Campaign launched to teach children the Underwear Rule
Parents encouraged to talk PANTS to help protect their children from sexual abuse
8 July 2013
The NSPCC is today launching the Underwear Rule campaign to help parents protect their children from sexual abuse.
It comes as a new online YouGov poll shows half the parents of 5-17-year-olds who took part in the survey have never spoken to their sons or daughters about the issue.
And of those who have more than two in five (43%) said it was a difficult conversation.
9 out of ten children know their abuser
Just over one in ten (11%) UK adults surveyed said primary school children faced the biggest risk of sexual abuse from someone they don’t know with half (51%) listing ‘stranger danger’ an area of concern for children of this age.
However, previous NSPCC research has shown that in at least 90% of cases the offender was known to the child.(1)
Huge rise in calls to NSPCC helpline
Awareness of sexual abuse has risen dramatically since the vast catalogue of assaults committed by Jimmy Savile were revealed last year, with the NSPCC’s helpline experiencing a huge rise in calls.(2)
But while parents want to help their children stay safe from sexual abuse many don’t always have the confidence to explain how.
The importance of this is underlined by one of the YouGov findings which shows more than 83% of those taking part said they thought parents of 5-11-year-olds were responsible for talking to them about the risk.
The Underwear Rule: National advertising campaign
The six week advertising campaign, which will be aired on nearly 60 local radio stations throughout the UK is being supported by Netmums and will help these parents teach the Underwear Rule’ to their children during simple conversations.
The campaign complements the organisation’s ChildLine Schools Service which is visiting every primary school in the UK advising children on how to stay safe from all forms of abuse.
There will be supportive guidance for parents explaining the Underwear Rule. The NSPCC has developed an easy-to-remember guide – Talk PANTS – that helps children understand the key points of the rule.
Privates are private
Always remember your body belongs to you
No means no
Talk about secrets that upset you
Speak up, someone can help
Peter Wanless, CEO of the NSPCC, said:
“The shocking case of Savile has horrified many parents and understandably it has heightened concerns around sexual abuse. But most abuse is closer to home and if we are to tackle this issue we must prevent it before it even starts.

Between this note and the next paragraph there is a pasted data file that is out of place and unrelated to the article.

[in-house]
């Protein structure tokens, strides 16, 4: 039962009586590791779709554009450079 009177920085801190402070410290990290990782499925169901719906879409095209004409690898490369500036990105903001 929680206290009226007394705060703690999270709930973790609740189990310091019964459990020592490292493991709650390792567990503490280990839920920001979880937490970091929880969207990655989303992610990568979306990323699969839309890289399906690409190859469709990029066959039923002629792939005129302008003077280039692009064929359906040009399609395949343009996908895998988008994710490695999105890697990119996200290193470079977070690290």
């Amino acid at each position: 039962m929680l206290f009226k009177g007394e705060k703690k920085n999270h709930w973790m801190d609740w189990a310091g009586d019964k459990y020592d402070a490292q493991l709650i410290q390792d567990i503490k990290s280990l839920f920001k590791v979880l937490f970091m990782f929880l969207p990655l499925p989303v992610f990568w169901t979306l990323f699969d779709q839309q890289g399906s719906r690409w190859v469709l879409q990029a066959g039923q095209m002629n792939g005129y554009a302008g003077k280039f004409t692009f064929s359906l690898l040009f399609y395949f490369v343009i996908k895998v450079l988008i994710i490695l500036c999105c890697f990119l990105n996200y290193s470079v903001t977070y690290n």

“To do this we must educate our children about staying safe and speaking out. Parents have told us they lack confidence in approaching this difficult but important issue.
“We’ve worked with parent groups to devise a simple, age appropriate way of making sure children speak up if something happens. It’s a quick conversation but could make a big difference.
“It’s really easier than you may think and you don’t have to mention abuse or sex at all. Just ask them to remember the Underwear Rule.
“Of course telling kids about crossing the road, stranger danger and bullying are really important but this should be discussed as well.
“Most parents still think that stranger danger is a threat facing children from the adult world but most abuse is committed by someone known to the child with stranger abuse being very rare.
“This means traditional messages like ‘don’t take sweets from strangers’ are important but don’t work for much of the abuse that is occurring.”
Siobhan Freegard of Netmums, which is supporting the campaign said:
"It's every parents' worst nightmare to find their child has been touched inappropriately - and no family wants to think it will ever happen to them.
“But as the statistics show it does happen to one in 20 kids, and nine times out of ten by someone known to the child. So by talking about it, you are taking the first steps to keeping your children safe.
“No one can deny it's a tough conversation to have. As a mum I can talk openly to my children about stranger-danger. I can talk easily about bullying and how to always tell an adult. But talking about them being touched intimately feels much more difficult.
“As parents we need to find a way to make our kids aware of the danger without scaring them, and that's exactly why the NSPCC is promoting the Underwear Rule. It's clear, simple and easy for even young kids to understand.
“Think of it as a green cross code against sexual abuse. That is why I am encouraging parents to learn the underwear rule and talk PANTS with their children.”
(1) Source: Based on NSPCC research with 11-17 year olds - Radford et al (2011) Child abuse and neglect in the UK today.
(2) In the months after the Savile revelations calls to the helpline tripled.
Notes for editors:
- Background information and the campaign video can be found at: www.nspcc.org.uk/conversations. All figures, unless otherwise stated, are from YouGov Plc. Total sample size was 2,043 adults, of which 1,204 were parents. Fieldwork was undertaken between 21st - 23rd June 2013. The survey was carried out online. The figures have been weighted and are representative of all UK adults (aged 18+).
- Adults concerned about a child can call the NSPCC helpline on 0808 800 5000.
- Children can contact ChildLine on 0800 1111 or on the ChildLine website.
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